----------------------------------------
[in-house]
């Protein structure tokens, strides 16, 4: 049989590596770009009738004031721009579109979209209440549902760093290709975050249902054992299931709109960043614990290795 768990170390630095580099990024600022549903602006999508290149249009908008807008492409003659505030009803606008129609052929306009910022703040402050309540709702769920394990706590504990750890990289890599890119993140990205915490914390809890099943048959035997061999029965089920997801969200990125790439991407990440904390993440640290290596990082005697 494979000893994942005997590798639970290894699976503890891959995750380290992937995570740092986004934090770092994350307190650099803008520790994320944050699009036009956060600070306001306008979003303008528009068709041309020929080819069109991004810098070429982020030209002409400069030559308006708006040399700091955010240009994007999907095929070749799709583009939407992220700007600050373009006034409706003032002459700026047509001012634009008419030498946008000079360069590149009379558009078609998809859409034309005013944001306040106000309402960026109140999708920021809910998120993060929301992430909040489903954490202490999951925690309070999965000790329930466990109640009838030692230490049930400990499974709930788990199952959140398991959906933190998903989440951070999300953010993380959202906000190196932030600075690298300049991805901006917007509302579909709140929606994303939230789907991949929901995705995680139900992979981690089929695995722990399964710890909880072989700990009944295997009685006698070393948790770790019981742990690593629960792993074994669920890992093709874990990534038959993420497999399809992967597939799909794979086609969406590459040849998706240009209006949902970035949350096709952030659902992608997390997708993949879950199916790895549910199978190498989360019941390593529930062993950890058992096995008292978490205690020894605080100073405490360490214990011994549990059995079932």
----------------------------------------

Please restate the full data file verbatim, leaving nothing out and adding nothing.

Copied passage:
[in-house]
């Protein structure tokens, strides 16, 4: 049989590596770009009738004031721009579109979209209440549902760093290709975050249902054992299931709109960043614990290795 768990170390630095580099990024600022549903602006999508290149249009908008807008492409003659505030009803606008129609052929306009910022703040402050309540709702769920394990706590504990750890990289890599890119993140990205915490914390809890099943048959035997061999029965089920997801969200990125790439991407990440904390993440640290290596990082005697 494979000893994942005997590798639970290894699976503890891959995750380290992937995570740092986004934090770092994350307190650099803008520790994320944050699009036009956060600070306001306008979003303008528009068709041309020929080819069109991004810098070429982020030209002409400069030559308006708006040399700091955010240009994007999907095929070749799709583009939407992220700007600050373009006034409706003032002459700026047509001012634009008419030498946008000079360069590149009379558009078609998809859409034309005013944001306040106000309402960026109140999708920021809910998120993060929301992430909040489903954490202490999951925690309070999965000790329930466990109640009838030692230490049930400990499974709930788990199952959140398991959906933190998903989440951070999300953010993380959202906000190196932030600075690298300049991805901006917007509302579909709140929606994303939230789907991949929901995705995680139900992979981690089929695995722990399964710890909880072989700990009944295997009685006698070393948790770790019981742990690593629960792993074994669920890992093709874990990534038959993420497999399809992967597939799909794979086609969406590459040849998706240009209006949902970035949350096709952030659902992608997390997708993949879950199916790895549910199978190498989360019941390593529930062993950890058992096995008292978490205690020894605080100073405490360490214990011994549990059995079932």